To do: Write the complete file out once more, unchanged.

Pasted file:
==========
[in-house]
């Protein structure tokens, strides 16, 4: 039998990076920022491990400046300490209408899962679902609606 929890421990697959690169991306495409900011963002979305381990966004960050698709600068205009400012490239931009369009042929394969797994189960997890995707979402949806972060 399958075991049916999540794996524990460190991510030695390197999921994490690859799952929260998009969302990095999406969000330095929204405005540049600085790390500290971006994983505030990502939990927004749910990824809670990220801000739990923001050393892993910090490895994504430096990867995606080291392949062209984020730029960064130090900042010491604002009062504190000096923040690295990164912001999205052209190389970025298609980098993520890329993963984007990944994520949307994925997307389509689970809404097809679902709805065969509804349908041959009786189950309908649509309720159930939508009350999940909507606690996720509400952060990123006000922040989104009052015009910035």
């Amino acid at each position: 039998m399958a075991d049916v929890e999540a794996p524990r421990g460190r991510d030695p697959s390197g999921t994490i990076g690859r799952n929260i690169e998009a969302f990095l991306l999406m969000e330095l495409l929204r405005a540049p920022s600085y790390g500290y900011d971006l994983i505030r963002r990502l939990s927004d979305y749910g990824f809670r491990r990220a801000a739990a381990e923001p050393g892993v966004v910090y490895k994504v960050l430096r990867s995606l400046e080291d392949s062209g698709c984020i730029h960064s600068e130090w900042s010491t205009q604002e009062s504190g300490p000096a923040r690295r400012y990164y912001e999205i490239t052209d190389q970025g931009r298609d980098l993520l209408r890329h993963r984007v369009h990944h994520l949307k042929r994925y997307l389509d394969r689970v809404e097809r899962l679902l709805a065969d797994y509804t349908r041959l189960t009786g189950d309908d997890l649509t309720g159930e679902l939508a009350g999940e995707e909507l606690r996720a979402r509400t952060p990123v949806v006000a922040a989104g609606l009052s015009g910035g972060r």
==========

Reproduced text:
[in-house]
């Protein structure tokens, strides 16, 4: 039998990076920022491990400046300490209408899962679902609606 929890421990697959690169991306495409900011963002979305381990966004960050698709600068205009400012490239931009369009042929394969797994189960997890995707979402949806972060 399958075991049916999540794996524990460190991510030695390197999921994490690859799952929260998009969302990095999406969000330095929204405005540049600085790390500290971006994983505030990502939990927004749910990824809670990220801000739990923001050393892993910090490895994504430096990867995606080291392949062209984020730029960064130090900042010491604002009062504190000096923040690295990164912001999205052209190389970025298609980098993520890329993963984007990944994520949307994925997307389509689970809404097809679902709805065969509804349908041959009786189950309908649509309720159930939508009350999940909507606690996720509400952060990123006000922040989104009052015009910035």
């Amino acid at each position: 039998m399958a075991d049916v929890e999540a794996p524990r421990g460190r991510d030695p697959s390197g999921t994490i990076g690859r799952n929260i690169e998009a969302f990095l991306l999406m969000e330095l495409l929204r405005a540049p920022s600085y790390g500290y900011d971006l994983i505030r963002r990502l939990s927004d979305y749910g990824f809670r491990r990220a801000a739990a381990e923001p050393g892993v966004v910090y490895k994504v960050l430096r990867s995606l400046e080291d392949s062209g698709c984020i730029h960064s600068e130090w900042s010491t205009q604002e009062s504190g300490p000096a923040r690295r400012y990164y912001e999205i490239t052209d190389q970025g931009r298609d980098l993520l209408r890329h993963r984007v369009h990944h994520l949307k042929r994925y997307l389509d394969r689970v809404e097809r899962l679902l709805a065969d797994y509804t349908r041959l189960t009786g189950d309908d997890l649509t309720g159930e679902l939508a009350g999940e995707e909507l606690r996720a979402r509400t952060p990123v949806v006000a922040a989104g609606l009052s015009g910035g972060r």